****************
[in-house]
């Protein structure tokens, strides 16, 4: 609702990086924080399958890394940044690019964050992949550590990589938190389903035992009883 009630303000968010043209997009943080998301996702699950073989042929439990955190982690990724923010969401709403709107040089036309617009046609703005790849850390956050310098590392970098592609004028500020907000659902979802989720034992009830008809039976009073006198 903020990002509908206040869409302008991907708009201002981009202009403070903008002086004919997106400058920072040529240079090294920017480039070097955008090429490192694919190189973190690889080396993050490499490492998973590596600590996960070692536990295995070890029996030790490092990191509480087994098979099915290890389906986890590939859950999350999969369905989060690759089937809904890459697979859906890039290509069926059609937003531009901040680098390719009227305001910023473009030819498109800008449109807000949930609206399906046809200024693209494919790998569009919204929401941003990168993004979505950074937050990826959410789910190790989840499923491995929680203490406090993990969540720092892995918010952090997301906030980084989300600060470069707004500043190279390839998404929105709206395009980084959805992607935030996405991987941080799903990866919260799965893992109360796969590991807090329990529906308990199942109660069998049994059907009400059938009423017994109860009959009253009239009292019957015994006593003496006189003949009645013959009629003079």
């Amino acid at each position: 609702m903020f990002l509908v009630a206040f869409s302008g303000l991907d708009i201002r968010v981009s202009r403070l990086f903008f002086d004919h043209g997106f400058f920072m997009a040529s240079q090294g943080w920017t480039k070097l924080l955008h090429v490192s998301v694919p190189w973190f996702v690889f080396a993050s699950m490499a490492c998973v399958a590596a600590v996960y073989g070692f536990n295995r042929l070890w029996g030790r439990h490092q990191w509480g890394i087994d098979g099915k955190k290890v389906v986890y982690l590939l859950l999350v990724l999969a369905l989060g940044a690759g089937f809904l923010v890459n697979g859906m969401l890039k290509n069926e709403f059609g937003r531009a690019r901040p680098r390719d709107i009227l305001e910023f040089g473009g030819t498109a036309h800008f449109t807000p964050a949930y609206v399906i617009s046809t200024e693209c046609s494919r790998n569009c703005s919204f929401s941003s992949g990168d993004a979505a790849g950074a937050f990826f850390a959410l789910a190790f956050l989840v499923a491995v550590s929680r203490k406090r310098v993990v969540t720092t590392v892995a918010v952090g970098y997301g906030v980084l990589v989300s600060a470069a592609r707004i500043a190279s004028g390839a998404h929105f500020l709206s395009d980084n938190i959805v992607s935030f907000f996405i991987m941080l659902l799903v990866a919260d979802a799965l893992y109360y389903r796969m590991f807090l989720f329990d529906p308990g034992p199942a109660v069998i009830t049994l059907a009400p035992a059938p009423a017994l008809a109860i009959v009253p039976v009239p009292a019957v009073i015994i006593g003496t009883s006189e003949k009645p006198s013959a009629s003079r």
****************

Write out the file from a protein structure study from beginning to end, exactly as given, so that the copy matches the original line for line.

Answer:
[in-house]
């Protein structure tokens, strides 16, 4: 609702990086924080399958890394940044690019964050992949550590990589938190389903035992009883 009630303000968010043209997009943080998301996702699950073989042929439990955190982690990724923010969401709403709107040089036309617009046609703005790849850390956050310098590392970098592609004028500020907000659902979802989720034992009830008809039976009073006198 903020990002509908206040869409302008991907708009201002981009202009403070903008002086004919997106400058920072040529240079090294920017480039070097955008090429490192694919190189973190690889080396993050490499490492998973590596600590996960070692536990295995070890029996030790490092990191509480087994098979099915290890389906986890590939859950999350999969369905989060690759089937809904890459697979859906890039290509069926059609937003531009901040680098390719009227305001910023473009030819498109800008449109807000949930609206399906046809200024693209494919790998569009919204929401941003990168993004979505950074937050990826959410789910190790989840499923491995929680203490406090993990969540720092892995918010952090997301906030980084989300600060470069707004500043190279390839998404929105709206395009980084959805992607935030996405991987941080799903990866919260799965893992109360796969590991807090329990529906308990199942109660069998049994059907009400059938009423017994109860009959009253009239009292019957015994006593003496006189003949009645013959009629003079």
């Amino acid at each position: 609702m903020f990002l509908v009630a206040f869409s302008g303000l991907d708009i201002r968010v981009s202009r403070l990086f903008f002086d004919h043209g997106f400058f920072m997009a040529s240079q090294g943080w920017t480039k070097l924080l955008h090429v490192s998301v694919p190189w973190f996702v690889f080396a993050s699950m490499a490492c998973v399958a590596a600590v996960y073989g070692f536990n295995r042929l070890w029996g030790r439990h490092q990191w509480g890394i087994d098979g099915k955190k290890v389906v986890y982690l590939l859950l999350v990724l999969a369905l989060g940044a690759g089937f809904l923010v890459n697979g859906m969401l890039k290509n069926e709403f059609g937003r531009a690019r901040p680098r390719d709107i009227l305001e910023f040089g473009g030819t498109a036309h800008f449109t807000p964050a949930y609206v399906i617009s046809t200024e693209c046609s494919r790998n569009c703005s919204f929401s941003s992949g990168d993004a979505a790849g950074a937050f990826f850390a959410l789910a190790f956050l989840v499923a491995v550590s929680r203490k406090r310098v993990v969540t720092t590392v892995a918010v952090g970098y997301g906030v980084l990589v989300s600060a470069a592609r707004i500043a190279s004028g390839a998404h929105f500020l709206s395009d980084n938190i959805v992607s935030f907000f996405i991987m941080l659902l799903v990866a919260d979802a799965l893992y109360y389903r796969m590991f807090l989720f329990d529906p308990g034992p199942a109660v069998i009830t049994l059907a009400p035992a059938p009423a017994l008809a109860i009959v009253p039976v009239p009292a019957v009073i015994i006593g003496t009883s006189e003949k009645p006198s013959a009629s003079r």